Other Brand Names containing Erythromycin
Erythromycin is an antibiotic for the treatment of infection. Topical erythromycin may be used to treat acne. Take at regular intervals and complete the entire course of therapy. Notify your physician if you are pregnant or nursing. Notify your physician if you develop severe abdominal pain, yellowing of the skin or eyes, rash, dark urine, or pale stools. May cause nausea, vomiting, or diarrhea; notify your physician if these occur. Erythromycin should be taken on an empty stomach with a full glass of water; may be taken with food if GI upset occurs.
Erythromycin use in patients who are receiving high doses of theophylline may be associated with an increase in serum theophylline levels and potential theophylline toxicity. In case of theophylline toxicity and/or elevated serum theophylline levels, the dose of theophylline should be reduced while the patient is receiving concomitant erythromycin therapy.
Concomitant administration of erythromycin and digoxin has been reported to result in elevated digoxin serum levels. There have been reports of increased anticoagulant effects when erythromycin and oral anticoagulants were used concomitantly. Increased anticoagulation effects due to interactions of erythromycin with various oral anticoagulents may be more pronounced in the elderly.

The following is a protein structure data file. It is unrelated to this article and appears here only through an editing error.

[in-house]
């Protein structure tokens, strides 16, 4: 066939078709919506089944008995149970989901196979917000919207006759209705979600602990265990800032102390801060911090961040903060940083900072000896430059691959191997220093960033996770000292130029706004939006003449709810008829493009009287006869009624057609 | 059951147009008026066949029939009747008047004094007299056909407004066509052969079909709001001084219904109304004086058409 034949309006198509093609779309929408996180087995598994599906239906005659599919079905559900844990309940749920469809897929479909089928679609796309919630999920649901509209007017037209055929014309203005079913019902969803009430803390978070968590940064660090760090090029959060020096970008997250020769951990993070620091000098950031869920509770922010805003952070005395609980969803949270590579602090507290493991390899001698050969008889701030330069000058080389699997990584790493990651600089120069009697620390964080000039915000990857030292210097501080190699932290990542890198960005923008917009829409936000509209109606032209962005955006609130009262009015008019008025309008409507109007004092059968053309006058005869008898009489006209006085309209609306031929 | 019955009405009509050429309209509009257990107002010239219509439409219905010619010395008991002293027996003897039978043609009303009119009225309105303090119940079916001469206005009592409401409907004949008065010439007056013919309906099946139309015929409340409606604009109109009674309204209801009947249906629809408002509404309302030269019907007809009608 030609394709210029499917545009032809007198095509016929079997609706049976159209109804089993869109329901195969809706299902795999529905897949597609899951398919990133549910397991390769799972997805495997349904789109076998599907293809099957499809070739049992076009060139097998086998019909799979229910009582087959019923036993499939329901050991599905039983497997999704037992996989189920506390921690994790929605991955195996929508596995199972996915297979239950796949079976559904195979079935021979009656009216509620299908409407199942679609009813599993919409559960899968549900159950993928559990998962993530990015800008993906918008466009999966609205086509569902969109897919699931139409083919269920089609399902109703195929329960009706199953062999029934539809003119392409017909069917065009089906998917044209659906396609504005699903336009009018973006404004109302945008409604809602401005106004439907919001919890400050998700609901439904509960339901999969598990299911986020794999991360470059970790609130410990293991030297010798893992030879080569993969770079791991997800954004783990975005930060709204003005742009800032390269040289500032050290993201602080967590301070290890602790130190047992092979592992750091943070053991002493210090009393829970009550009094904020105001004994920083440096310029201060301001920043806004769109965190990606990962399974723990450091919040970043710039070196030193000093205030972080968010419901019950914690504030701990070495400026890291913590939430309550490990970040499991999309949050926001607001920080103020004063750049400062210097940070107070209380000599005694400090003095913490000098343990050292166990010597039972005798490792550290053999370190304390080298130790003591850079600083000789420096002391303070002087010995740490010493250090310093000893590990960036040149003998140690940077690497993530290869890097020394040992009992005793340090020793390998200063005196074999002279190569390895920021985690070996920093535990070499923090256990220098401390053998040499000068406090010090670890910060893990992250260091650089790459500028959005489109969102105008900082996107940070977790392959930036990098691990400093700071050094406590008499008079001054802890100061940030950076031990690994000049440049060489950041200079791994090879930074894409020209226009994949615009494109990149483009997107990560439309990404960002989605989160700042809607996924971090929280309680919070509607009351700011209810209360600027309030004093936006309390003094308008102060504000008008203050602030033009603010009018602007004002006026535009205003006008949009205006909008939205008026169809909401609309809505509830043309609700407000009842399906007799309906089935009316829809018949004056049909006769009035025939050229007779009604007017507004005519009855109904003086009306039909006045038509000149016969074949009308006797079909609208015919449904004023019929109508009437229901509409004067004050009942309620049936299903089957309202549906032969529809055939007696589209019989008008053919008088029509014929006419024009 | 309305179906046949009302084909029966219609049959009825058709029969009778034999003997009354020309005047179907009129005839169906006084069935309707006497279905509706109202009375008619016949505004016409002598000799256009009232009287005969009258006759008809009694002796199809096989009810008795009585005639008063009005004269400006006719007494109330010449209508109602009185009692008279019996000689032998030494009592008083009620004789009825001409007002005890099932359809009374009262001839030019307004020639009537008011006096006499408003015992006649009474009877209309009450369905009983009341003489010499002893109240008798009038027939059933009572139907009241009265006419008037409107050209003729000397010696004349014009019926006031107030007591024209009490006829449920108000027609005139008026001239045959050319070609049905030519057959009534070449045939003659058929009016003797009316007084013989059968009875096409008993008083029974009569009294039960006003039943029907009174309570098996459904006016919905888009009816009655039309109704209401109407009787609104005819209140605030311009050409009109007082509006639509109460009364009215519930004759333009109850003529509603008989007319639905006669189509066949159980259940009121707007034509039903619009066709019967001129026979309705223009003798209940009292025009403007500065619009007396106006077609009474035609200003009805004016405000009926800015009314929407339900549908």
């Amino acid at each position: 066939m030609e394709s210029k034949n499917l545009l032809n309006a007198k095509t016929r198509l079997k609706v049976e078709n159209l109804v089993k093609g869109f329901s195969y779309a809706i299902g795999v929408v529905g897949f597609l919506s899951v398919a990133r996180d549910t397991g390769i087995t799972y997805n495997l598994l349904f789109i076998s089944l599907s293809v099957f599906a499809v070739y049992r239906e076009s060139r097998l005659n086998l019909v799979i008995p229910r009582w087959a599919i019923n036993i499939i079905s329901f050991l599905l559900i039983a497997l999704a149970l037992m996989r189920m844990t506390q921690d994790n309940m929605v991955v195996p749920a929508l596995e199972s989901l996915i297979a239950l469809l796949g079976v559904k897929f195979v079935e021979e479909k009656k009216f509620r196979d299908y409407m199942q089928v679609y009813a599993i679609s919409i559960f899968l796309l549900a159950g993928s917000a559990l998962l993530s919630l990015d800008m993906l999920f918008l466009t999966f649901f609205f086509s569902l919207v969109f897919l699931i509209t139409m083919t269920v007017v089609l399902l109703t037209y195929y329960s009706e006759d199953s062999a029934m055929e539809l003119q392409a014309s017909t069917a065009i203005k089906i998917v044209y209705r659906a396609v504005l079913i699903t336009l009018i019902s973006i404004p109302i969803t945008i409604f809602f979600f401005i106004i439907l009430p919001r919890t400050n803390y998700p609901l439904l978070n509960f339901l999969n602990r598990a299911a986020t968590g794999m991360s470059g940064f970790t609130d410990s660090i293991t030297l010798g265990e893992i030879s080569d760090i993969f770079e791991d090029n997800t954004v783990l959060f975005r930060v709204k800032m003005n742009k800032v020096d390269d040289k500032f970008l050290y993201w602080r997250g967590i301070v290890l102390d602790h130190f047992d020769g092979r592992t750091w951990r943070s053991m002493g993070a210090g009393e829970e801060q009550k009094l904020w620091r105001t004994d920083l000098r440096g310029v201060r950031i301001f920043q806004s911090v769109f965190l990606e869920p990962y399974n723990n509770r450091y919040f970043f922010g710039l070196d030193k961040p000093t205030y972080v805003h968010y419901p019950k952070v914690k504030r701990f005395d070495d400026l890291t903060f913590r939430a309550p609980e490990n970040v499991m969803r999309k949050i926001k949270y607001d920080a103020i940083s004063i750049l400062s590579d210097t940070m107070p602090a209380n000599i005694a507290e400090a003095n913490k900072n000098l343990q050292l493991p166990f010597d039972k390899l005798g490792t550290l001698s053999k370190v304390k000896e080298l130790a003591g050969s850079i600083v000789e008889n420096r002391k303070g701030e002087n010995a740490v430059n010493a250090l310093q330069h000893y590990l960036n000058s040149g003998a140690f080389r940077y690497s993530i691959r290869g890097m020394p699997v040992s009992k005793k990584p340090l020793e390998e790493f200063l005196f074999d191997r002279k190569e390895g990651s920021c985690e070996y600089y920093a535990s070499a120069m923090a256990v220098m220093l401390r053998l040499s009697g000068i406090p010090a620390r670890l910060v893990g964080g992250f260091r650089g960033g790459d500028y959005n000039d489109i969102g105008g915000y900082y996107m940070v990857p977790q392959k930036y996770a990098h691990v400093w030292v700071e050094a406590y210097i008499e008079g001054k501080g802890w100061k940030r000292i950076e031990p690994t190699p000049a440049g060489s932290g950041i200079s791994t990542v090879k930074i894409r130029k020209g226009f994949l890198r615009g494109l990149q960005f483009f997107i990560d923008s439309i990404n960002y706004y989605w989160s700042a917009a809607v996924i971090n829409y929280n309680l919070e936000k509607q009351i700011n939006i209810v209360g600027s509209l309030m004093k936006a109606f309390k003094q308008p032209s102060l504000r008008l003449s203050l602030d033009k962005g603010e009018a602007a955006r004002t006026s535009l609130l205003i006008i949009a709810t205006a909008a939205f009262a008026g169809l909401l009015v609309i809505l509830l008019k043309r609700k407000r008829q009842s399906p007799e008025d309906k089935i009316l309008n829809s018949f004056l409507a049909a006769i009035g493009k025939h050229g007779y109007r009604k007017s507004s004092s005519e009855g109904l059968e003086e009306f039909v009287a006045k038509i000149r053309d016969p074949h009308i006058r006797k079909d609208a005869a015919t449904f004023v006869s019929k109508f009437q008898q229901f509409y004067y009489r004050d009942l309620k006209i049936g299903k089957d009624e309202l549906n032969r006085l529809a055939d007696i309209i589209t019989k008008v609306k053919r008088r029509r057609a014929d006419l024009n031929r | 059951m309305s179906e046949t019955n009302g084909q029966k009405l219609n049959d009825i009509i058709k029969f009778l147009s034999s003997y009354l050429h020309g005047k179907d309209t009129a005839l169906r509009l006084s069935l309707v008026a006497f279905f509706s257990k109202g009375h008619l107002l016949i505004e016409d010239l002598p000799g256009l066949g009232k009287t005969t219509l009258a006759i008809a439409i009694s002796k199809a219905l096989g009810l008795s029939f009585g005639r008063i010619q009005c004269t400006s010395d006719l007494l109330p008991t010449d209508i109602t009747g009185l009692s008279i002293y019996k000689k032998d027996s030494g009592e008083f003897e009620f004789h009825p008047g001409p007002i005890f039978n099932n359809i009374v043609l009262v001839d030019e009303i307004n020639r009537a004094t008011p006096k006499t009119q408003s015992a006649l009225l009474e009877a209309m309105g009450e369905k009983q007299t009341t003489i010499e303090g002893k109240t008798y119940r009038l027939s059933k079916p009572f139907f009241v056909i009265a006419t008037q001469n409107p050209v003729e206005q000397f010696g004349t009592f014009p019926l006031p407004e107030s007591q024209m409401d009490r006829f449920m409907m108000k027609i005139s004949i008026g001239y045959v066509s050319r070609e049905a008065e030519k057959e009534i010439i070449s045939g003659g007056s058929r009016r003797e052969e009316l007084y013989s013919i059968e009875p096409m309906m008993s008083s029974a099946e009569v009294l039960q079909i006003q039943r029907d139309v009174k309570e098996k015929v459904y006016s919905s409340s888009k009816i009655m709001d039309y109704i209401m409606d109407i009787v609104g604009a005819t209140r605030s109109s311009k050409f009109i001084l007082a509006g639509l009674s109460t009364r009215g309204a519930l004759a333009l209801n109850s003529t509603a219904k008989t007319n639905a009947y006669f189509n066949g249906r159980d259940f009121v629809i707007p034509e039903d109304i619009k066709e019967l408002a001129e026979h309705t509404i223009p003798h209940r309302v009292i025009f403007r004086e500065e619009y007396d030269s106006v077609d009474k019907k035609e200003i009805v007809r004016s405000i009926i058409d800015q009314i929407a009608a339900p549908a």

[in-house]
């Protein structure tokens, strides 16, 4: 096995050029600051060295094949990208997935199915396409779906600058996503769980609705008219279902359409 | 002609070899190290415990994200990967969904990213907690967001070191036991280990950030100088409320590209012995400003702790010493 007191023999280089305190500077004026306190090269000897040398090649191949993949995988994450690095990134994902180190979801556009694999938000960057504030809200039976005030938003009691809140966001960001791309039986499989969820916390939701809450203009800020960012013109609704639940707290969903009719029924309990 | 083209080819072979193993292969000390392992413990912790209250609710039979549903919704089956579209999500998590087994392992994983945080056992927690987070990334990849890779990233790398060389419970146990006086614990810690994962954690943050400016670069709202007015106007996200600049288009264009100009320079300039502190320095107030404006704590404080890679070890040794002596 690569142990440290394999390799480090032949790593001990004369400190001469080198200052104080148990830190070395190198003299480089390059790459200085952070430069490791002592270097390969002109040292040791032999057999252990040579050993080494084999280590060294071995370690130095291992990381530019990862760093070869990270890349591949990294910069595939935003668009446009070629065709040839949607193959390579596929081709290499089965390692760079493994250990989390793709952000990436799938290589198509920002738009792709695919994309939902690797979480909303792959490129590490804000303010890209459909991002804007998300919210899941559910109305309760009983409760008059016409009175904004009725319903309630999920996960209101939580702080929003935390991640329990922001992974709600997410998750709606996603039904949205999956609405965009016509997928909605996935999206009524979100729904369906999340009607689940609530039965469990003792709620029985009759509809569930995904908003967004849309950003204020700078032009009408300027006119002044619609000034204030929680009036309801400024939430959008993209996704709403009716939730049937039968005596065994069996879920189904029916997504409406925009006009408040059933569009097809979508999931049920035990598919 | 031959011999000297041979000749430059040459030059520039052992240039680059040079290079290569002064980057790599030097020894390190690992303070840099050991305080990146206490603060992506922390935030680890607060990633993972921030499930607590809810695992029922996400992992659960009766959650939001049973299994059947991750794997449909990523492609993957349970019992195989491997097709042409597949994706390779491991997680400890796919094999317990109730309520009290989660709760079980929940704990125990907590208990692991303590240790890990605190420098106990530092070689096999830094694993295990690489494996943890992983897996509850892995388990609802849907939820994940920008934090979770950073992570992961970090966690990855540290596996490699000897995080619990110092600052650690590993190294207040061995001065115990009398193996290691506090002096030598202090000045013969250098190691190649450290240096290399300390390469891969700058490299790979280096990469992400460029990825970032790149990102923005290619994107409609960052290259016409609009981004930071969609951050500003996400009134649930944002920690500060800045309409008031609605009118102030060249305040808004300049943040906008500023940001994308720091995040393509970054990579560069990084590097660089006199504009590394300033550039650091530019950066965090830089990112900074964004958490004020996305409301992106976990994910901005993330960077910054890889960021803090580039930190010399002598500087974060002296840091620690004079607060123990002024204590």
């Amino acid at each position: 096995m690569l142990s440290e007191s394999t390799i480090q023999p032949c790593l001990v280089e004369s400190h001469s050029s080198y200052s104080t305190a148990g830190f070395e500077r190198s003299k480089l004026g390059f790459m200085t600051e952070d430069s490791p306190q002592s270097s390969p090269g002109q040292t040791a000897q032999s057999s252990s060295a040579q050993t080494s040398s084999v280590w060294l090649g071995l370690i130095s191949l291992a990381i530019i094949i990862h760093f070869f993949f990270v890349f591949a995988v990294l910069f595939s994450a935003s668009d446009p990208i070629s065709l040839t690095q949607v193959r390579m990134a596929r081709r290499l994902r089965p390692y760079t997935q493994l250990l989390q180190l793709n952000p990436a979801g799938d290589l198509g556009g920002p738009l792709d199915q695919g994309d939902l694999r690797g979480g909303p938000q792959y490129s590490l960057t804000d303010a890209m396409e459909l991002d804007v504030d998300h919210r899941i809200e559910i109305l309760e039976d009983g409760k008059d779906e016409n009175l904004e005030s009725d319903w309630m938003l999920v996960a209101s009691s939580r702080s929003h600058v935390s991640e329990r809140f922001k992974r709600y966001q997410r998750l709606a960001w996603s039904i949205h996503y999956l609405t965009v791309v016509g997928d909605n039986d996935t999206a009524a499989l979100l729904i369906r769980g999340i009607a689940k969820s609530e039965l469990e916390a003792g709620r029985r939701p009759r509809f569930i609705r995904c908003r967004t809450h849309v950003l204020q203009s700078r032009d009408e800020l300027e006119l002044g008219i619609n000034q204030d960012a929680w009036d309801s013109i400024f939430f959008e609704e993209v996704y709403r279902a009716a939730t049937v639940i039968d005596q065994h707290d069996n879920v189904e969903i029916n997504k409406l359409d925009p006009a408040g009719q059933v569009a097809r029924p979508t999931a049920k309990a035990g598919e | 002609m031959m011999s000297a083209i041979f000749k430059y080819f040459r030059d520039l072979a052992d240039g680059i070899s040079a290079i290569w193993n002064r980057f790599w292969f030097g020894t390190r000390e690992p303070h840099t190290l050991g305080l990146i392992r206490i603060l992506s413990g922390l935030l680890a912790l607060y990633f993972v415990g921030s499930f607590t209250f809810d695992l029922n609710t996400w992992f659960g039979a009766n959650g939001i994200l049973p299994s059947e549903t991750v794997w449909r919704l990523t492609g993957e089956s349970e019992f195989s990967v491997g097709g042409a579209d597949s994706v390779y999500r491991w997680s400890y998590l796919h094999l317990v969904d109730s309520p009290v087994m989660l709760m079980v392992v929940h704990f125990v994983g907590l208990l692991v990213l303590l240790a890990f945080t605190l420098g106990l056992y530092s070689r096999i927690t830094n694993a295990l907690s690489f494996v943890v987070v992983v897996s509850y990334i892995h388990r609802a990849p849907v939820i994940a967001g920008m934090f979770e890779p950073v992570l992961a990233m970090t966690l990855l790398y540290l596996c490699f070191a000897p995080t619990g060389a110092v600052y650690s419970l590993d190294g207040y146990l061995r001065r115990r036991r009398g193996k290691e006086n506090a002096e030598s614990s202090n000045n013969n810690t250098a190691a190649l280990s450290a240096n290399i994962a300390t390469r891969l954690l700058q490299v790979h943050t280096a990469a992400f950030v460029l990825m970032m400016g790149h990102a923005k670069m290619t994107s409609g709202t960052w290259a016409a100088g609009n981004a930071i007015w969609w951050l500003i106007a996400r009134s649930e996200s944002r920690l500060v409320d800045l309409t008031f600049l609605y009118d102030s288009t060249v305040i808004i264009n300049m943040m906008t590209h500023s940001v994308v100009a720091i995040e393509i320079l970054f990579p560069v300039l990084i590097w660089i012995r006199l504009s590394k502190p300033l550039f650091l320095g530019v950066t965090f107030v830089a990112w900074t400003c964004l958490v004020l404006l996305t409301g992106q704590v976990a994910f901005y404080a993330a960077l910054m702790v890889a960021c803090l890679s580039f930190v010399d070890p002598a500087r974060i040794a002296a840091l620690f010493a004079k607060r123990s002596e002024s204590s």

Concurrent use of erythromycin and ergotamine or dihydroergotamine has been associated in some patients with acute ergot toxicity characterized by severe peripheral vasospasm and dysesthesia.
Erythromycin has been reported to decrease the clearance of triazolam and midazolam and thus may increase the pharmacologic effect of these benzodiazepines.
The use of erythromycin in patients concurrently taking drugs metabolized by the cytochrome P450 system may be associated with elevations in serum levels of these other drugs. There have been reports of interactions of erythromycin with carbamazepine, cyclosporine, tacrolimus, hexobarbital, phenytoin, alfentanil, cisapride, disopyramide, lovastatin, bromocriptine, valproate, terfenadine, and astemizole. Serum concentrations of drugs metabolized by the cytochrome P450 system should be monitored closely in patients concurrently receiving erythromycin.
Erythromycin has been reported to significantly alter the metabolism of nonsedating antihistamines terfenadine and astemizole when taken concomitantly. Rare cases of serious cardiovascular adverse events, including electrocardiographic QT/QTc interval prolongation, cardiac arrest, torsades de pointes, and other ventricular arrhythmias have been observed. In addition, deaths have been reported rarely with concomitant administration of terfenadine and erythromycin.
There have been postmarketing reports of drug interactions when erythromycin is coadministered with cisapride, resulting in QT prolongation, cardiac arrythmias, ventricular tachycardia, ventricular fibrulation, and torsades de pointes, most like due to inhibition of hepatic metabolism of cisapride by erythromycin. Fatalities have been reported.
Patients receiving concomitant lovastatin and erythromycin should be carefully monitored; cases of rhabdomyolysis have been reported in seriously ill patients.
Erythromycin is contraindicated in patients with known hypersensitivity to this antibiotic. Erythromycin is contraindicated in patients taking terfenadine, astemizole, or cisapride. Topical Ery 2% Pads are contraindicated in those individuals who have shown hypersensitivity to any of its components.